Rating Obama: It's Down to Black and White
A poll of more than 1,000 readers of The Root shows that the racial divide persists in how people assess President Obama exactly two years after he took office.
However, blacks and whites hold similar views about the effectiveness of President Obama's education reforms:
* Three times as many blacks (12 percent) as whites (4 percent) rated education as "important" to them.
* Four in 10 in both groups saw either no improvement or a decline in the quality of education as a result of the president's Race to the Top initiative, although a larger number of blacks than whites (38 percent versus 24 percent, respectively) saw some educational gains.
Perceptions of the economy and opportunities within it were also similar in both groups:
* Blacks and whites were nearly in agreement (37.5 percent and 40.6 percent, respectively) that opportunities for jobs and career advancement had improved for African Americans under Obama's administration, compared with that of President George W. Bush.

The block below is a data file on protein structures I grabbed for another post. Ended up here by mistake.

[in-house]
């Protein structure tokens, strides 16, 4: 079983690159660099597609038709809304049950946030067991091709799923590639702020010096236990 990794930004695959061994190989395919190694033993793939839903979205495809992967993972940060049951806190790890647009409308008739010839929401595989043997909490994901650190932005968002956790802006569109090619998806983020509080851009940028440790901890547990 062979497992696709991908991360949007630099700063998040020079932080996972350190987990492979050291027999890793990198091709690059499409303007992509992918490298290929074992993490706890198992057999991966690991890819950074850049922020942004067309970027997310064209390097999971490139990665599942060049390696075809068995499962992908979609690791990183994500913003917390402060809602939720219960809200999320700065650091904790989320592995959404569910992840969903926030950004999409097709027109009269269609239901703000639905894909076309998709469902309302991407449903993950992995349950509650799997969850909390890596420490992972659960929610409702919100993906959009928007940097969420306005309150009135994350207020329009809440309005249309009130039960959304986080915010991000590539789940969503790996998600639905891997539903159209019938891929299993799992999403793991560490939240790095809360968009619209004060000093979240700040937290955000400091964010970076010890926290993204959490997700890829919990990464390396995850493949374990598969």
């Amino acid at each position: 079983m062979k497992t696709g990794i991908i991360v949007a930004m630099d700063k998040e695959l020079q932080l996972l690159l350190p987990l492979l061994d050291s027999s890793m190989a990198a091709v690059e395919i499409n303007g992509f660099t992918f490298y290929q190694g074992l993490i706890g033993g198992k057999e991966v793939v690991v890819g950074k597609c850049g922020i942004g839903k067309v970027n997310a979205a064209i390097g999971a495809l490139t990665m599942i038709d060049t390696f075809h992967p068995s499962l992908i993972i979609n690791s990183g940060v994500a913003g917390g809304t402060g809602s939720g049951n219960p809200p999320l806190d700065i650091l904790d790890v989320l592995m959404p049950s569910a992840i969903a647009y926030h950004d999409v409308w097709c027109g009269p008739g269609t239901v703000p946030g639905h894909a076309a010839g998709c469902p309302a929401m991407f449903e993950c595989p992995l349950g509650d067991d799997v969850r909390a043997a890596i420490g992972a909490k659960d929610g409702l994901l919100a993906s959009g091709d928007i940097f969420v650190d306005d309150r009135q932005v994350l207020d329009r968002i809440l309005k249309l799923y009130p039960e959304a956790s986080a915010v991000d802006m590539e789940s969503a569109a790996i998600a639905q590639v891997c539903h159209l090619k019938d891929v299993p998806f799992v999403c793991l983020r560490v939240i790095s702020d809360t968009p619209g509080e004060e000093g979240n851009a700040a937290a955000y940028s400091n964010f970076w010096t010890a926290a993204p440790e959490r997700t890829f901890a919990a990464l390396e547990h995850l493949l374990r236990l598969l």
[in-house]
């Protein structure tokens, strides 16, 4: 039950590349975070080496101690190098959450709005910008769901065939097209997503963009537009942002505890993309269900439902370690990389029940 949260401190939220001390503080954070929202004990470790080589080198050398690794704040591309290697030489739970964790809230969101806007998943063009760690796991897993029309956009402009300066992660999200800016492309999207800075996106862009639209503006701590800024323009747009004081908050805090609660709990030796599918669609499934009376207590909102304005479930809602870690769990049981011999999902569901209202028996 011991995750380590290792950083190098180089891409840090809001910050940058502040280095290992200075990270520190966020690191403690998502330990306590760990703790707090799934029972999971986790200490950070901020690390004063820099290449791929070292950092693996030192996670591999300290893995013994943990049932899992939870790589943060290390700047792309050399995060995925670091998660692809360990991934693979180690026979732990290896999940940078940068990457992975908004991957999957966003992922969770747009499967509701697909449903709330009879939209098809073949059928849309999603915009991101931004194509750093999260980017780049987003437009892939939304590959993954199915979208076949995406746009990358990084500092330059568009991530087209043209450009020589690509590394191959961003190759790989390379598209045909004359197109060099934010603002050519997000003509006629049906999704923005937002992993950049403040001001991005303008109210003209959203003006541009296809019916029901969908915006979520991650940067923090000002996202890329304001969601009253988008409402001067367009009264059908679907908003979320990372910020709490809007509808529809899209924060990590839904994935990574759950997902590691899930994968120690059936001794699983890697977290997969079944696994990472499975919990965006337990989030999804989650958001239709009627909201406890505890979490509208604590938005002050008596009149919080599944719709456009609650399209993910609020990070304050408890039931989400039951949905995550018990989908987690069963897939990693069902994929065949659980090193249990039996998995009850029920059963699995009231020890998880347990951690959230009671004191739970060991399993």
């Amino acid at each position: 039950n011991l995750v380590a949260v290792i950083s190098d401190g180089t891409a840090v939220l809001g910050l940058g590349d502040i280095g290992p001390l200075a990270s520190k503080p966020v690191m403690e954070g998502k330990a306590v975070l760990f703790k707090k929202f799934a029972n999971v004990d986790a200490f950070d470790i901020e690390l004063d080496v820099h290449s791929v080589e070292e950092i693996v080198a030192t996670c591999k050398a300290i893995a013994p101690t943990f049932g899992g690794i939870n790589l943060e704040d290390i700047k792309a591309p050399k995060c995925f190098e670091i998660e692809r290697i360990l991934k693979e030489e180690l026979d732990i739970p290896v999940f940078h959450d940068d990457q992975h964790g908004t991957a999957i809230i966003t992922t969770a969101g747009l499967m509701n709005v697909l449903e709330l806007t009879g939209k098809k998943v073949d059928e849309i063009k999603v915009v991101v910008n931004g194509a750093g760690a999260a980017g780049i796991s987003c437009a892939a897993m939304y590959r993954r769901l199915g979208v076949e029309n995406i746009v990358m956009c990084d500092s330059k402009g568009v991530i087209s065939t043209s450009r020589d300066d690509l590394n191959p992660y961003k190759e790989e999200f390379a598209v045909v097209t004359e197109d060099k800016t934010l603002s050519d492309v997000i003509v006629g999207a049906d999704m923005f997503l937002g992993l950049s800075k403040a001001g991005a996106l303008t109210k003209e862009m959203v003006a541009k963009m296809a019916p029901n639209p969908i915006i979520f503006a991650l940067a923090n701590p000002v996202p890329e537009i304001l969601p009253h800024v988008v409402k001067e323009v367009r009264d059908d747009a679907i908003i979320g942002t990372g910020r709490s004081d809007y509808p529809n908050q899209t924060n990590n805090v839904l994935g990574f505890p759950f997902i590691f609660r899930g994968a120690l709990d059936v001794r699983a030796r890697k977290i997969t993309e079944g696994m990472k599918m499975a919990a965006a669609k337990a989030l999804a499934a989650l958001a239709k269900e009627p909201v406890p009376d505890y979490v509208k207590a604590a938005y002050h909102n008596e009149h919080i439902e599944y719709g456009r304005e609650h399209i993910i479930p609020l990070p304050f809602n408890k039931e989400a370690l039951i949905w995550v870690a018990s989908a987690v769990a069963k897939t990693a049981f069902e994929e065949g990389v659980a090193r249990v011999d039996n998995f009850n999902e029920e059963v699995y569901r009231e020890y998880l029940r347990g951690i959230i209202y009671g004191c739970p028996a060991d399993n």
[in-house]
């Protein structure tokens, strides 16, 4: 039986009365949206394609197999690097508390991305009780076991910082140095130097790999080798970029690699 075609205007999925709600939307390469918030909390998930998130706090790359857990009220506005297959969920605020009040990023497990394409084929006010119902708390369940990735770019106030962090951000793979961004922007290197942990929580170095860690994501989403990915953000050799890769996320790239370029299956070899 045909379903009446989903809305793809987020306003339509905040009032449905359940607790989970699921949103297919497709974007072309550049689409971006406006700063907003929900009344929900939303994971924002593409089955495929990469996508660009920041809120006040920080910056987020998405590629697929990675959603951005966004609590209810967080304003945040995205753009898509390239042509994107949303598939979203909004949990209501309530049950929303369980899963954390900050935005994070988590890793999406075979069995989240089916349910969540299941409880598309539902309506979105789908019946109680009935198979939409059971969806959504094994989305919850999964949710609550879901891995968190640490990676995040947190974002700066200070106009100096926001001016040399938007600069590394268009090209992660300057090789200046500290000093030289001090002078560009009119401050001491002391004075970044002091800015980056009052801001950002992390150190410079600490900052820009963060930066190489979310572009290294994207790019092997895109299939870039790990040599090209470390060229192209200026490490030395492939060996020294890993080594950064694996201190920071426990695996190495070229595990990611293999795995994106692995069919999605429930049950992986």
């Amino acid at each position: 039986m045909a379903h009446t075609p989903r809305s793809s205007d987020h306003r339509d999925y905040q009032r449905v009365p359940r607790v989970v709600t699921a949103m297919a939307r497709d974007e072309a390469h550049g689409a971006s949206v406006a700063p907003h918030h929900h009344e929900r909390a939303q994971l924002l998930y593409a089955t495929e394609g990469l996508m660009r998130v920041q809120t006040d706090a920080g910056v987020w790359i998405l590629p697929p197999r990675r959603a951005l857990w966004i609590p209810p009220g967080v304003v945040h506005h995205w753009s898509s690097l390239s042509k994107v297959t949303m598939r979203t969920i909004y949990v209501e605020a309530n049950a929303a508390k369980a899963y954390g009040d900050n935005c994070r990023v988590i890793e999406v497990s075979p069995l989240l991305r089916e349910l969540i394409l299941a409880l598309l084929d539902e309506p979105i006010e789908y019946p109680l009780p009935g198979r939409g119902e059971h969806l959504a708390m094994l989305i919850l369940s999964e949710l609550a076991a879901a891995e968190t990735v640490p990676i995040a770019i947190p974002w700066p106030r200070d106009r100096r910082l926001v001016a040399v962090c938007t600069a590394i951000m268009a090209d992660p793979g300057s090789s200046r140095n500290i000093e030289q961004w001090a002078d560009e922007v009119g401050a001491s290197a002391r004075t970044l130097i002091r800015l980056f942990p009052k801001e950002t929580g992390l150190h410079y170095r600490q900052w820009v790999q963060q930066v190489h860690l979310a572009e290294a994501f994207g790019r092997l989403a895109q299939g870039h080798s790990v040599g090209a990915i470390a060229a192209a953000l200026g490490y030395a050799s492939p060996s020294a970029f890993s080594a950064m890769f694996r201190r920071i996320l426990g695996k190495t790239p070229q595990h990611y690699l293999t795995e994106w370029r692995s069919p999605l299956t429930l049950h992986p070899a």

* However, far more blacks felt negatively about employment opportunities (32 percent) for African Americans under Obama than did whites (18.5 percent).
Maybe it's an indication of the time, or the fact that a black man is in the White House, but just 4.5 percent of African-American respondents to our survey listed civil rights policy as a priority. Just 1 percent of whites rated civil rights as important.
On programs that directly benefit African Americans -- a subject that the Obama administration has considered sensitive -- a small majority of whites (52 percent) backed the $850 million package of support for historically black colleges and universities. Of course, black support for this program was significantly stronger (85.6 percent).
The survey was conducted online between Jan. 14 and Jan. 16. Participants were self-selecting, which means the results are not as scientifically verifiable as a random survey. The survey was closed after the goal of 1,000 respondents was exceeded. Of the 1,006 participants, 421 identified themselves as African American; 386 identified as white; 41 indicated that they were Hispanic (which can be of any race); 15 identified as Asian; 58 said they were of mixed racial background; and the rest either indicated another race, no race or did not answer the question.
Joel Dreyfuss is managing editor of The Root.